18. I tend to buy a copy of every issue of Natural History magazine to encourage the local Barnes & Noble to continue carrying it. Sometimes, it's already gone when I get there, and last year, the magazine suspended publication for a few months due to COVID. In the current (May) issue, the cover story is "The Story of the Rose." It reviews the known fossil history of the flower against the background of paleogeographic and climatic changes across the Cenozoic Era. It also addresses how humans have valued roses going back as far as a few thousand years and how we have found uses
  19. Hello, I have been going through some fossils that I bought a while back. I came across this agatized snail from Morocco. I’ve tried to find more information on these agatized snails, but have been unable to find much. Some sellers online say that they come from Assa, Morocco, while others say they come from the Dakhla region. I’m also wondering what species this little guy belongs to, and a more precise age for these gastropods, although I’m pretty sure they are Eocene. Does anyone have any information regarding these agatized snails?
  20. wessex_man

    Basilosaurus sp.

    From the album: Barton Beds Hampshire UK Fish-Reptile-Mammal

    Basilosaurus sp. Very rolled dorsal vertebral centrum. Further reading 'Notes on Fossil Whales from the Upper Eocene of Barton Hampshire by L. Beverly Halstead & Jennifer Middleton' PROC. GEOL. . VOL 83 PART 2 1972 p185-190
  21. Cyberdave

    Spanish Fork Canyon

    Has anyone been to the Spanish Fork Canyon near mill creek for collecting Eocene shells recently. Is this area still accessible off skyline drive?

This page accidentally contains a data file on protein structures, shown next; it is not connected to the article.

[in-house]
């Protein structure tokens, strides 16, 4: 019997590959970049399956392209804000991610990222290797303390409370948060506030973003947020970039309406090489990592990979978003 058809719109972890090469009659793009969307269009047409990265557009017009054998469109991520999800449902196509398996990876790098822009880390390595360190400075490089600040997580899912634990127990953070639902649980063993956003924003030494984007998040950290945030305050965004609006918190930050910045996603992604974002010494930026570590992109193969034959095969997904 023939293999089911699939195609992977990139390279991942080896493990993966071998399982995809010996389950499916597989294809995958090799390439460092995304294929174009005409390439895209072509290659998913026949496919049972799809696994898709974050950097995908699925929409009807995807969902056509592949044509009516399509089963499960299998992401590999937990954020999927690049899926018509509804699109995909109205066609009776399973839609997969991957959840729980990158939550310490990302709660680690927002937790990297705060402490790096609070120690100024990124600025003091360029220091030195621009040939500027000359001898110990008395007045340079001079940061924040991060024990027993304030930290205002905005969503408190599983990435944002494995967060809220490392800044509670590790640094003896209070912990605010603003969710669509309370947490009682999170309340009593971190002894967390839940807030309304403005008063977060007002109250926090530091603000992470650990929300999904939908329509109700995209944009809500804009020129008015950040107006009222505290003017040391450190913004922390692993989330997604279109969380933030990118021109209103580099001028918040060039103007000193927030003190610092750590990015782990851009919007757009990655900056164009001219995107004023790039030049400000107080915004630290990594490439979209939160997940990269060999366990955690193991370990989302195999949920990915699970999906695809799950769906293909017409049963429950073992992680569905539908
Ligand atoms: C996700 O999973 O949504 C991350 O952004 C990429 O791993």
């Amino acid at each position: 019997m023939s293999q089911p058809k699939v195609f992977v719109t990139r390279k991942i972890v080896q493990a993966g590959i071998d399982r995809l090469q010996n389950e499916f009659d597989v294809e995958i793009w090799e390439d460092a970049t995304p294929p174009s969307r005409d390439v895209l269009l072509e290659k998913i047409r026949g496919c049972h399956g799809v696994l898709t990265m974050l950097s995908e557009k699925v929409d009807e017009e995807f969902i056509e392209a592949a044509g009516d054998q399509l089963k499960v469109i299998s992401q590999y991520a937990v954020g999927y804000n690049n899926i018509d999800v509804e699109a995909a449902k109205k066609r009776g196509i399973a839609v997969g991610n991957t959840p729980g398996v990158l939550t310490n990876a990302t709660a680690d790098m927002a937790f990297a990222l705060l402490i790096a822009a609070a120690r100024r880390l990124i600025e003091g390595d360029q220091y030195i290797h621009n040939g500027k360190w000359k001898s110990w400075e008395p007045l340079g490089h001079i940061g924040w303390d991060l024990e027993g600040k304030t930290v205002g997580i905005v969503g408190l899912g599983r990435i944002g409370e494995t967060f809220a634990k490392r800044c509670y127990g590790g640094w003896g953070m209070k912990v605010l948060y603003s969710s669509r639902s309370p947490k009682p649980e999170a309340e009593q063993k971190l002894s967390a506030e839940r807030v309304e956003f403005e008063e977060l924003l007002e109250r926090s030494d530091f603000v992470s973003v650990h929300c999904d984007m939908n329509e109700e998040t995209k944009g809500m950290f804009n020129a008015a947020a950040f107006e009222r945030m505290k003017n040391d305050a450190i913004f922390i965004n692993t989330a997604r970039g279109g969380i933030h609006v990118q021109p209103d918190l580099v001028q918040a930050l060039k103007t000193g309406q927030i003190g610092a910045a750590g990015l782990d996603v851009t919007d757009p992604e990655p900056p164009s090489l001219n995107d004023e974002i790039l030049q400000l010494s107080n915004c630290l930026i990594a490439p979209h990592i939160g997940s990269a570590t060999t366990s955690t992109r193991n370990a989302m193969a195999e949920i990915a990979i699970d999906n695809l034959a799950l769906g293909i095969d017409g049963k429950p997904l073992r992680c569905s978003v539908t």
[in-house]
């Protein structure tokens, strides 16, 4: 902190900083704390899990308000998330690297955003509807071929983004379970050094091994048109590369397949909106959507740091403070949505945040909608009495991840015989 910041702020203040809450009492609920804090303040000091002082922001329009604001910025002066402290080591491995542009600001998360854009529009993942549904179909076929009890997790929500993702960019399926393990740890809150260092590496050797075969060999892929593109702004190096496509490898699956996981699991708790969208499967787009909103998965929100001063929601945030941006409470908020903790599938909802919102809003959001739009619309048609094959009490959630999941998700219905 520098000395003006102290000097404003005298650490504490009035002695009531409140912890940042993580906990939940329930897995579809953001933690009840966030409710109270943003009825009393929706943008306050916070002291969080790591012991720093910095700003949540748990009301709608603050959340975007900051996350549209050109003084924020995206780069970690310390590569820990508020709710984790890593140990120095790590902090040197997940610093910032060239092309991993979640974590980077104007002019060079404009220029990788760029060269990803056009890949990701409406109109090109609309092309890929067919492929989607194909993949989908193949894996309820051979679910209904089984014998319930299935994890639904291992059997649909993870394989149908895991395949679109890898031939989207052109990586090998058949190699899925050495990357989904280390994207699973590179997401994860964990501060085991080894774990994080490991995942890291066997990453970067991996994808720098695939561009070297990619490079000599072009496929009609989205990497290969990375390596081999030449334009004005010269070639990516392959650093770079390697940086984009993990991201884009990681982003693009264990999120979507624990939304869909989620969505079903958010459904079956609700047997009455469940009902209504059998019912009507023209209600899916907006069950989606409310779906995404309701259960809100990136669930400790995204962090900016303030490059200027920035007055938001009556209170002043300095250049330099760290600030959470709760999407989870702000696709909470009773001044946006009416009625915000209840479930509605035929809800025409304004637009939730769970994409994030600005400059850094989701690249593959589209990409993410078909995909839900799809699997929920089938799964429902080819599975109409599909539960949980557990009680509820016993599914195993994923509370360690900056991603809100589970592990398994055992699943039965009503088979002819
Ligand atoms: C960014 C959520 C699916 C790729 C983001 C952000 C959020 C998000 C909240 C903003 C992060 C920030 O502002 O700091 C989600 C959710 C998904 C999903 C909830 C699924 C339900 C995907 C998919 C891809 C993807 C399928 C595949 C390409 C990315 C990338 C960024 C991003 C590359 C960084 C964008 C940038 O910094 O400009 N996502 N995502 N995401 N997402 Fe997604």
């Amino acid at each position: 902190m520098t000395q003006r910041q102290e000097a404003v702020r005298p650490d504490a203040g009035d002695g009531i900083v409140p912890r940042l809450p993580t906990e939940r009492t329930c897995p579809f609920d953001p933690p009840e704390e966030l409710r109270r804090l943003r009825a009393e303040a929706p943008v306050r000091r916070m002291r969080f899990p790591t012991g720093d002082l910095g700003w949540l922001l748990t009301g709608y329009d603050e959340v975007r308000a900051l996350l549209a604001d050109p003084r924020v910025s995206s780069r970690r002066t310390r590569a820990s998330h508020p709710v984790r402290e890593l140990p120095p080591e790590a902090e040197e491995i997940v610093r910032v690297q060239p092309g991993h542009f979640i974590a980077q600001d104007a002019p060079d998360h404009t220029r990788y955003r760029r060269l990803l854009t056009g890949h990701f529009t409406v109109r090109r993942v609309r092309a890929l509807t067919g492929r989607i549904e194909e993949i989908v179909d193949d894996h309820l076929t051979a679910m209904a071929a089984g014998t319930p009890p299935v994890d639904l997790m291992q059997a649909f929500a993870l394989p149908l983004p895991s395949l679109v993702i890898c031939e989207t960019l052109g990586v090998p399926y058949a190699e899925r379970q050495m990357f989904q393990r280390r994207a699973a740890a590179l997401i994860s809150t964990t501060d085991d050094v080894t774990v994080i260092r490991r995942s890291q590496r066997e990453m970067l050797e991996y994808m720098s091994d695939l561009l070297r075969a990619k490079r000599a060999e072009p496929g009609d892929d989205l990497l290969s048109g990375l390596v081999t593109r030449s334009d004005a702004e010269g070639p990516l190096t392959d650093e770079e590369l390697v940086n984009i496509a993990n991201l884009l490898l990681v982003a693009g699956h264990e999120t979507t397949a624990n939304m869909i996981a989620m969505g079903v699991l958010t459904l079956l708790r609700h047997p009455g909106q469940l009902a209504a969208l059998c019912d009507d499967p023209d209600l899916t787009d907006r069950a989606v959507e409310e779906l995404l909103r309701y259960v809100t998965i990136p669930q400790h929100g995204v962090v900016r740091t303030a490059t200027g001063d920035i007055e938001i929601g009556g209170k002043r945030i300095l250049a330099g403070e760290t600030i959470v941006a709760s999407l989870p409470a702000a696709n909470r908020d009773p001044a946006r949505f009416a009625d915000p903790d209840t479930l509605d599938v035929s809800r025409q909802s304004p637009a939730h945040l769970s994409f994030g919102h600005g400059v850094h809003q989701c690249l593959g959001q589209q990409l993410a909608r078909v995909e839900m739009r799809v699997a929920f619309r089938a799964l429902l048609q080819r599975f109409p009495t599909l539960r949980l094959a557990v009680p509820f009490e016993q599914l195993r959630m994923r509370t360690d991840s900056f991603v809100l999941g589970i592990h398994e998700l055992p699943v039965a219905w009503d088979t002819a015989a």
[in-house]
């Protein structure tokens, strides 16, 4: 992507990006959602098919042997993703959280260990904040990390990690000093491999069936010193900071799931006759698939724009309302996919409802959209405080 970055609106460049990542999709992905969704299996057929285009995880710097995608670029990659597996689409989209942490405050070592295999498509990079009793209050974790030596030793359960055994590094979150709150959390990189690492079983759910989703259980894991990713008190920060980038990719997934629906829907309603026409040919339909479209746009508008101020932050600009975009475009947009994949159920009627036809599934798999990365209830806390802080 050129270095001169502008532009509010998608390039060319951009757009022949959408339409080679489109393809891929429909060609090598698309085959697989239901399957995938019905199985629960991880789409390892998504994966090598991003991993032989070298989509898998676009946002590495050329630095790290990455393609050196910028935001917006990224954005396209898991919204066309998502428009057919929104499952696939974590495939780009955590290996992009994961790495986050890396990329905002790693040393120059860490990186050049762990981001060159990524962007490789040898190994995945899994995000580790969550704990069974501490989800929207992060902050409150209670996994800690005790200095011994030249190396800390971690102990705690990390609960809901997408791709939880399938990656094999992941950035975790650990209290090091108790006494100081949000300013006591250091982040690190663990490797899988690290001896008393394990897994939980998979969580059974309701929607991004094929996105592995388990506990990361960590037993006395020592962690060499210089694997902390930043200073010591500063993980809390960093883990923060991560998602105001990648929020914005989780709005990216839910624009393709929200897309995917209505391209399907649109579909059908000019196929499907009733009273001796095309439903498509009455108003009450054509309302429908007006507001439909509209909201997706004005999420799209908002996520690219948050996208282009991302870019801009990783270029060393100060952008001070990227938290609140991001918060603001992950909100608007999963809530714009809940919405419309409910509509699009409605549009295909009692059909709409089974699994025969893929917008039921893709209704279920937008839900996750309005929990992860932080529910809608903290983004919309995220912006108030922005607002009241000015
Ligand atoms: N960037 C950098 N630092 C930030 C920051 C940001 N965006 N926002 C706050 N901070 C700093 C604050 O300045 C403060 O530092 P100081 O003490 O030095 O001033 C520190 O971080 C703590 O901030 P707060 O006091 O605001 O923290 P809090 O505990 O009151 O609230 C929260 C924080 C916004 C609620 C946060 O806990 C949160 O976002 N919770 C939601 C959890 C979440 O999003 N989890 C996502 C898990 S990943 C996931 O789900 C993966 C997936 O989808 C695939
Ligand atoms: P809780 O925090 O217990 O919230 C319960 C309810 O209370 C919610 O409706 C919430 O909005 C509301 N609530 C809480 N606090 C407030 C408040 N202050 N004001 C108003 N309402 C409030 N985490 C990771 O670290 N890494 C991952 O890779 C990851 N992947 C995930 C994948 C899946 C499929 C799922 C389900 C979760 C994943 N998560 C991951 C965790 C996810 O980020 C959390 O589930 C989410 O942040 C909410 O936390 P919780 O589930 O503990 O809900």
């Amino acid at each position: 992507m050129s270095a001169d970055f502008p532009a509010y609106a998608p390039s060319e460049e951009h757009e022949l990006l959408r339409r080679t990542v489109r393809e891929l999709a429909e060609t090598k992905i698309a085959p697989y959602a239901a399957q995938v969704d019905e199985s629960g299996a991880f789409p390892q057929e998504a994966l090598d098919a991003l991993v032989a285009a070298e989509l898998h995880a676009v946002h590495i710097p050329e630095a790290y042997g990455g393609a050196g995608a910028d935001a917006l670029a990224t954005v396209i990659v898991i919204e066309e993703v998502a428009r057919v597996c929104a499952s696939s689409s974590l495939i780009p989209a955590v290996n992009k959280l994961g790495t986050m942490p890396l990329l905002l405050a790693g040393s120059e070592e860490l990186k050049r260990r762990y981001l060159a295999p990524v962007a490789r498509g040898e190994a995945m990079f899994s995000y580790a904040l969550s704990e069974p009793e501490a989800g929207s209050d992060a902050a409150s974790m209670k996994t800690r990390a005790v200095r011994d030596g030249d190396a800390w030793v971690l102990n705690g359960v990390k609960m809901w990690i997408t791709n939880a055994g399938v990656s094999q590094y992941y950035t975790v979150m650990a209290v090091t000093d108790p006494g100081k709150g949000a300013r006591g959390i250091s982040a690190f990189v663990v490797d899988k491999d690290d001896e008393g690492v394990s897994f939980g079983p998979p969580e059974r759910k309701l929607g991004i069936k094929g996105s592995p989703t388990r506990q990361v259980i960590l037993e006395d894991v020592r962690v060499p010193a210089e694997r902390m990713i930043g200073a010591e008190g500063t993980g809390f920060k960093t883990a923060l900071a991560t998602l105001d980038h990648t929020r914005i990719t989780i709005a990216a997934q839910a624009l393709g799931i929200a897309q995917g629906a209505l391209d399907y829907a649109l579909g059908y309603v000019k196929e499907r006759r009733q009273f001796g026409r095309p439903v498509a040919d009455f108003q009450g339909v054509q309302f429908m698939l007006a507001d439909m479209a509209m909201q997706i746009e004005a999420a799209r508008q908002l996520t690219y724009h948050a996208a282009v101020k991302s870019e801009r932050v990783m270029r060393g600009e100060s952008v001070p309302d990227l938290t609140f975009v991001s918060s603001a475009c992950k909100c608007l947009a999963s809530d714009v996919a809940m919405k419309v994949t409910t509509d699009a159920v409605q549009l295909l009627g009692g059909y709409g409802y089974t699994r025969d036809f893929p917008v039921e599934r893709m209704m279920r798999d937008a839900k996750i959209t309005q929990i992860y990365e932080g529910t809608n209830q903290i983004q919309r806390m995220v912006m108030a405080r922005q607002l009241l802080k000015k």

22. Making the most of the last of my unplanned leave from work, I decided to make a trip to the Eocene Upper Parachute Creek Member of the Green River Formation in Colorado. Unfortunately, the road was not plowed and there was isolated patches of snow on the ground: I decided to walk the 5 miles to the site anyway through snow, slush and mud., although other parts seemed clear and pleasant Mostly, it looked like this though. I didn't count on the extra effort it takes to walk through hilly landscape with slush and mud, which made the walk seem longer than it wa
  23. oilshale

    Masillosteus janeae Grande, 2010

    From the album: Vertebrates

    Masillosteus janeae Grande, 2010 Eocene Lutetium Kemmerer Wyoming USA Length 17" / 42cm And this is the other of the two short snouted gars from the Green River Formation: Cuneatus (Lepisosteus) cuneatus Cope, 1878 Lit.: Grande, L. (2010): AN EMPIRICAL SYNTHETIC PATTERN STUDY OF GARS (LEPISOSTEIFORMES) AND CLOSELY RELATED SPECIES, BASED MOSTLY ON SKELETAL ANATOMY. THE RESURRECTION OF HOLOSTEI. Copeia, 2010, No 2A, 1-863
  24. Hi everyone! Today is received a bunch of unidentified fossil shark teeth found in a now closed sand quarry in Lede Sand, Lede Formation, Balegem, Oosterzele, Belgium (Eocene, Lutetian, 44 mya). I was hoping some of you might help me out with confirming the ID's of the teeth. I have some idea's what the ID might be, but I am not entirely sure about most. Tooth 1 & 2: Definiatly Sandtiger teeth with fine stiations on the crown. That makes me believe that these are probably Striatolamia macrota Tooth 3: Same goes for this one, I also be
  25. Hey all! Between an ill-timed conference, election month, the pandemic, online teaching, and a few other issues, I was way too stressed out and busy to be on here regularly since October. Also, in mid November we began digging up a small basilosaurid whale in Harleyville, SC - very likely to be the most completely known specimen of the dwarf basilosaurid Chrysocetus, and perhaps the most important basilosaurid discovery in North America of my lifetime. I did manage to write a blog post about our fieldwork, so as an apology for being AWOL and only getting back to identifying cetacea